"Plaintiffs cannot state a cognizable claim consistent with the well-recognized parameters of the common-law tort of public nuisance. To find otherwise would be directly contrary to legislative pronouncements governing both lead paint abatement programs and products liability claims." With that, the NJ Supreme court correctly ended the lead paint litigation in the Garden State. You can view the decision here.
The defendants, the deep pocketed crew of Sherwin Williams (SHW), Dupont (DD), NL Industries (NL) and others are savoring their second State Supreme Court victory in less than a week following Missouri's earlier decision. It would appear Wall St. is finally catching on as shares of Sherwin rallied 2.3% during the day and another 1.4% after the close Friday.
Said defendant's spokesperson Bonnie Campbell, ""With this long-awaited and significant ruling, the Supreme Court of New Jersey has taken an important step by joining Missouri, Illinois and other state courts in rejecting the distortion of public nuisance law."
"Today the Court found that the plaintiffs' nuisance claim is inconsistent with the well-recognized parameters of public nuisance law, and that to find otherwise would be directly contrary to the legislature's pronouncements on both lead paint abatement programs and products liability law. These companies are not responsible for risks today from poorly maintained lead paint ..."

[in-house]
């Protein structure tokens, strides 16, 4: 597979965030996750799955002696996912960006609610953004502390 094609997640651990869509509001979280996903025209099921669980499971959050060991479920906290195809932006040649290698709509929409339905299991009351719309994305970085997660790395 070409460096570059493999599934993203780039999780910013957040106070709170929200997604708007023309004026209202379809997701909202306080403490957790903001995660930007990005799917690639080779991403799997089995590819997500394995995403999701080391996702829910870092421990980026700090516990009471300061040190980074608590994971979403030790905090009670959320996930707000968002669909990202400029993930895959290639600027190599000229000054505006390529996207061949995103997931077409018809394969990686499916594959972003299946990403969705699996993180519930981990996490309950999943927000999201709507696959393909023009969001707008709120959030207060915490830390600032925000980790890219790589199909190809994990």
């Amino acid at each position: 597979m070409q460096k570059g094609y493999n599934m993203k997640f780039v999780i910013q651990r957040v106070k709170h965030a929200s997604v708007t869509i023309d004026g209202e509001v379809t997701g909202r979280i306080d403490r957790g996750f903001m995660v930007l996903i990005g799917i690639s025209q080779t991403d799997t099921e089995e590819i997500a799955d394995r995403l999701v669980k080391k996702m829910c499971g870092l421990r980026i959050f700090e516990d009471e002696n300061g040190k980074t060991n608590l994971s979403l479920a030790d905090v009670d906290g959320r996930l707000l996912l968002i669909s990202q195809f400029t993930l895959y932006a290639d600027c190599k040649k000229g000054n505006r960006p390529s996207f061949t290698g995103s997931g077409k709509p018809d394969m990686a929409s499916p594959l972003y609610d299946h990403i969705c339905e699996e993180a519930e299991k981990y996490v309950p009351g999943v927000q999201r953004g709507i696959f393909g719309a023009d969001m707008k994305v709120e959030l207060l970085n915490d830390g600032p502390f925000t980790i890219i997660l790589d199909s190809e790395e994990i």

So, what has to happen now to finally put this to bed? The Ohio Supremes are expected to rule soon on Senate Bill 117 that would have prohibited the use of public nuisance in lead paint litigation and by next summer. Expect them to rule in favor of the Senate that is bringing the case to block the veto. Next summer Rhode Island extricates itself from the near felonious behavior of AG Patrick Lynch and Judge Silverstein as it Supreme Court will now assuredly toss the verdict there on it's ear. The only question in Rhode Island left to decide is whether or not Lynch or Silverstein are sanctioned for their actions during the trial.
So what were these cases really about? The court today summed it up when they said:
"less support exists for the notion that the Legislature intended to permit these plaintiffs to supplant an ordinary product liability claim with a separate cause of action as to which there are apparently no bounds. We cannot help but agree with the observation that,were we to find a cause of action here, "nuisance law" would become a monster that would devour in one gulp the entire law of tort.’”
Yes, money. Not poor folks, poisoned kids or "public good". Just plain old money and another way the fleece business. Here is cheering the courts in NJ and MO this week. They got this one right. Maybe now the states can actually get around to stopping the onslaught of toys with lead paint that are being recalled almost daily?